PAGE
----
August 12, 1992 | LAWRENCE CHRISTON, TIMES STAFF WRITER
The 1982 debut of David Letterman's late-night show, which was variously termed "anti-television" and "guerrilla television," was our first signal that the entertainment talk-show format was becoming played out. But nobody else picked up on it.
NEWS
August 5, 1990 | KAREN E. KLEIN
Psssst. . . . Don't tell anyone you heard it from us, but Garry Shandling will be dropping into the Ice House in Pasadena this week to try out some new material for a possible coming concert tour. It's all very hush-hush. (The word is, the shy guy hasn't even told his mother yet.) Shandling, a 40-year-old, "insecure" comedian, starred in his own series--"It's Garry Shandling's Show," what else?--which aired on Showtime in 1986 and was picked up by the Fox network in 1988.
NEWS
September 13, 1990 | RICK VANDERKNYFF, TIMES ORANGE COUNTY STAFF WRITER
Garry's condo. Garry's friends and family. Garry's sputtering love life. Garry's hair. The quirky but comfortable little universe that was "It's Garry Shandling's Show" came to an end in April. Now, Garry is back on the comedy stage for the first time in more than four years, going back to his stand-up roots as he decides what to do next. "I was grateful the show ran for four years, but it was all-consuming," Shandling says now. "I feel better not having to devote my life to the show."
NEWS
June 2, 1991 | JOE RHODES, Joe Rhodes is a frequent contributor to TV Times
If you know anything about Garry Shandling, whose one-hour HBO special simply entitled "Garry Shandling: Stand-Up" premieres this week, then you know that he's always been a sensitive guy. Maybe a little too sensitive. Anyone whose signature line is "How's my hair?" is not exactly brimming with self-assurance. Which is why, almost from the moment he answered the door of his Sherman Oaks home, he was asking, "Did you see the special? What did you think? Was it funny? No, really, you can tell me."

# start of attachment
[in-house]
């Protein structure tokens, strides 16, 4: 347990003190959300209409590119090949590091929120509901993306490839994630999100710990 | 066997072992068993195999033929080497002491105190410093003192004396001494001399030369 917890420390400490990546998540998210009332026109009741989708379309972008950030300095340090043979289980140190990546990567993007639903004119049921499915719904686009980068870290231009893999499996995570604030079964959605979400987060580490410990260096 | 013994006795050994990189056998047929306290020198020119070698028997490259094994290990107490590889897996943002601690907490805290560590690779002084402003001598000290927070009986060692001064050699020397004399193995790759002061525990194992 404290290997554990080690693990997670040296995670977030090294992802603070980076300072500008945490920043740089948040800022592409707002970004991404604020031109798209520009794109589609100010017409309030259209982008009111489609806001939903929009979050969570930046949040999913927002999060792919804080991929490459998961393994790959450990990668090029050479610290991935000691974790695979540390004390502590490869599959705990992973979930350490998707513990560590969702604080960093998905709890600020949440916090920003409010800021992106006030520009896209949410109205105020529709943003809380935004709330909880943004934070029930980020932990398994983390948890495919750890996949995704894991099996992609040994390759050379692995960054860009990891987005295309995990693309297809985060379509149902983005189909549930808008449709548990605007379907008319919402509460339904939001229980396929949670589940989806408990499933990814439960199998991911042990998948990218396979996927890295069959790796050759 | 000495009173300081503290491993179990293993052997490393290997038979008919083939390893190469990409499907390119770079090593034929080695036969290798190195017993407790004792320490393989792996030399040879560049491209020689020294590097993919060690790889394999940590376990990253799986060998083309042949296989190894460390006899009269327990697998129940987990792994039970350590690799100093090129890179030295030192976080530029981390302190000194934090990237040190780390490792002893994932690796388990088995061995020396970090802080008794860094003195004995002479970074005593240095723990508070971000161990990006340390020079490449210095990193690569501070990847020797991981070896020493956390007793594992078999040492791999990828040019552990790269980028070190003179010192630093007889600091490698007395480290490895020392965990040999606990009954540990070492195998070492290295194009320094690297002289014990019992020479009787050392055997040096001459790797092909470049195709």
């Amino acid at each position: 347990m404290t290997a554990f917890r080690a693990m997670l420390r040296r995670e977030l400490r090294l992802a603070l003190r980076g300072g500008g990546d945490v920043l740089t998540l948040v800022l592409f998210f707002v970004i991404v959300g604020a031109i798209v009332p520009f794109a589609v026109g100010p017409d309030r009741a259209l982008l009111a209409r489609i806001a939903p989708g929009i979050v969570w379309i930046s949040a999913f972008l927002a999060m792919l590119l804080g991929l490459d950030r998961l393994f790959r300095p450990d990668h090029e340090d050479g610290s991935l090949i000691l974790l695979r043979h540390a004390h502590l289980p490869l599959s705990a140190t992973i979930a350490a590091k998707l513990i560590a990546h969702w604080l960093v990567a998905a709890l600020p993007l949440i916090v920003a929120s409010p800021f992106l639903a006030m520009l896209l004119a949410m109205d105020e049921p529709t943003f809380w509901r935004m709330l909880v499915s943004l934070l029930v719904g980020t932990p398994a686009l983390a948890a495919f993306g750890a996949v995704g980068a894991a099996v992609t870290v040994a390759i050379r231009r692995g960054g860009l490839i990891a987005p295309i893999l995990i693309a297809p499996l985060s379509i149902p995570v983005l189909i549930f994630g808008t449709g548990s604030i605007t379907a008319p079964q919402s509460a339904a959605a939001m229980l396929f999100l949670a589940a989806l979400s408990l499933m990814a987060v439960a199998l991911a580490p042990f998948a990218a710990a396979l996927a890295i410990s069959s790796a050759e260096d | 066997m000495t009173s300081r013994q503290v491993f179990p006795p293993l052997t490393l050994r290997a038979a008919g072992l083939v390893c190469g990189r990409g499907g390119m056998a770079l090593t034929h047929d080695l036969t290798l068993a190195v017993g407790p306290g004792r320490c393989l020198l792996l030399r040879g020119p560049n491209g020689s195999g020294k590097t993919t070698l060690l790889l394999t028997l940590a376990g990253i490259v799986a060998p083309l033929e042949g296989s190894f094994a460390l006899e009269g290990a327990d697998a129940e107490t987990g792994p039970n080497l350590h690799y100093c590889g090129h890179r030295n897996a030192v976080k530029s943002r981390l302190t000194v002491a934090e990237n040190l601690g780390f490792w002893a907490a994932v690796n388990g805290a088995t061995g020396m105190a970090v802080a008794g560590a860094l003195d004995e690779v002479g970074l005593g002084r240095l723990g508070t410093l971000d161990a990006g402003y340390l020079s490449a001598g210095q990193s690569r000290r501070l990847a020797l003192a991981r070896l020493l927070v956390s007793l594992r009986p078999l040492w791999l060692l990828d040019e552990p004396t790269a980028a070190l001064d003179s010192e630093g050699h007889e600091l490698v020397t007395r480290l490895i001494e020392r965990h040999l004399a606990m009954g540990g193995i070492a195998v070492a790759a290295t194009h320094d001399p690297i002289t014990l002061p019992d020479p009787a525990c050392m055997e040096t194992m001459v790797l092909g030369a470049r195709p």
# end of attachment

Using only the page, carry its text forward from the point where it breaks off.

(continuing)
ENTERTAINMENT
October 30, 2010 | By Robert Lloyd, Los Angeles Times Television Critic
All 89 episodes of "The Larry Sanders Show," Garry Shandling's influential situation comedy about a needy talk show host and the people who need him in turn, have just become available on home video for the first time. In a world in which the entire runs of "Gomer Pyle, U.S.M.C. " and "Dr. Quinn, Medicine Woman" may be purchased whole, this finally remedies a great cultural injustice. "I was asking everybody to go beyond what was TV comedy at that time," Shandling said recently of his cast and crew.
ENTERTAINMENT
October 20, 2009 | ROBERT LLOYD, TELEVISION CRITIC
Garry Shandling, the comedian, has co-created and starred in two television shows over the course of his career. Each played with the conceptual physics of the medium itself, and skipped back and forth across the dotted line that divides the actual from the fictional. Each featured Shandling as a comedian somewhat less successful than himself, if possibly no less insecure. And each was born in premium cable and helped establish it as a venue for quality work long before Tony Soprano first decided to see a psychiatrist.
ENTERTAINMENT
March 23, 2008
Bespectacled buddies 3. Seth Rogen, center, and Jonah Hill sweetly posed with Judd Apatow on Monday at the Paley Center for Media's 25th annual festival, honoring their "Superbad" director. But as would be expected, once they piled into the ArcLight Cinemas, things took a racy turn. Perhaps a raspy Hill, fresh off his "Saturday Night Live" hosting gig, and Rogen would have toned down their on-set stories had they known the honoree's mother and grandmother showed up! The two-hour laughfest also included Garry Shandling, who gave Apatow his first writing gig; Tom Arnold; and a relatively restrained Andy Dick, who brought his son.